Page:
Wednesday, 15 April 2009

Peter Zumthor: Starchitect

While I was off-duty over Easter, Tim Selwyn kindly kept track of things architectural, posting the work of the 2009 Pritzker Prize winning "starchitect" Peter Zumthor.

Here's a characteristic sample. Crap, don't you think?

Frankly, Tim was far, far too kind about it.


  1. So glib, PC. I would be immensely proud to claim authorship to a project anything like the thermal baths at Vals. Unfortunately I only know it through drawings, photos, and the experience of friends from here in Sweden and NZ that have been there and can't say enough about it. The sequence of different pools and rooms is apparently incredible - a real triumph of the haptic and experiential side of architecture over simple 'starchitect' style.

    I don't think the image you showed could actually be fairly called 'characteristic' of Zumthor either - as you would immediately admit if you were at all familiar with his work. This is an architect who is very, very talented at detail design - look up some of his timber projects for an example.

    With the greatest possible respect, I sometimes wonder if you don't stick too carefully inside the cloistered little world of Objectivist-approved 'Organic' architects. You make the most bizarre arguments for ugly-ass buildings that nevertheless conform ideologically to your beliefs (that bloke who made that horrible, egregiously planned UFO-house for example) and then dismiss a master architect out of hand without the slightest discussion as to what it is you disapprove of.

    For those who look outside ideological boundaries in the consideration of architecture (and other arts) spare some time to google up Zumthor's projects. You'll find that PC's off-the-cuff dismissal is unfair.


  2. Peter,

    Can't say I like it, but tell us why you think it's crap.

  3. Very well, here's some more adjectives to describe what I've seen of his architecture:

    A victory of rationalistic abstraction over the fundamentals of good architecture, which is (most fundamentally) to provide a home for man: for the whole man.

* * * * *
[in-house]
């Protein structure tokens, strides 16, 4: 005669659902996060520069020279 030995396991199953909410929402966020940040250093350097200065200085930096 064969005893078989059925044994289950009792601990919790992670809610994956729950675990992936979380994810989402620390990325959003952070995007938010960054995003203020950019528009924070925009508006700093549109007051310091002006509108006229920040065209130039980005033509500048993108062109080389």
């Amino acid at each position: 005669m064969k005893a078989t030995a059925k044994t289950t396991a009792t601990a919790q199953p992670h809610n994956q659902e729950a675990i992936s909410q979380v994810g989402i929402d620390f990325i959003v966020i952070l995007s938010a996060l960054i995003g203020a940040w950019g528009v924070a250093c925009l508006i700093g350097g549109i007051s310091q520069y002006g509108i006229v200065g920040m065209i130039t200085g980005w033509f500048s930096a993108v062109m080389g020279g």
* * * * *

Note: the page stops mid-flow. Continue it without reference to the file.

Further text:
An example of everything that's wrong with the bogus intellectualisation of architecture, without reference to who is to occupy it, or what for.

    There's a reason I promote organic architecture over this brand of sterile masturbation. What one finds in organic architecture -- joy, delight, warmth, colour, a home for man -- are entirely absent here. Organic architecture gives a home for the human soul: Mr Zumthor and his colleagues instead place it in a parking garage.

    There were two movements in modernism, the so-called International Style, and the Organics.

    The first is characterised by Corbusier's remark that "a house is a machine for living." The second might be understood by Frank Lloyd Wright's rejoinder "just like the human heart is a suction pump."

    It's a tragedy that the sterile abstractionists are still winning.

  4. I get the idea of thermal baths. Does this invite me? Does it look like the kind of place that would comfort, sooth and relax? No.

    It is a man made prison like pit.


  5. PC: Again, I think you are being desperately unfair to Zumthor. These arguments always get reduced down to dogma: notice how you don't discuss the work in and of itself, you just throw out a few disdainful adjectives and then start proselytising for 'Organic Architecture'. Take a step back, drop your preconceptions, and look at some of his other work.

    It's unfortunate that you reduce what should actually be a complex and enriching discussion of what are the strengths and weaknesses of Zumthor's work to sloganeering.

    I'll say again - Zumthor is a master of 'joy' and 'delight'. Did you watch the Youtube video that was posted on the Tumeke sight?

    Take some time and check out the Gugalun House. This is another one of his projects which is an example of some of the very best architecture produced in the last fifty years. A sensitive addition to a generations-old farmhouse, respecting both the context and the building traditions of the area. The detailing, which I can't find any good links for on the net, is nothing short of masterful. We have a whole book of Zumthor's details just from that house here in the office.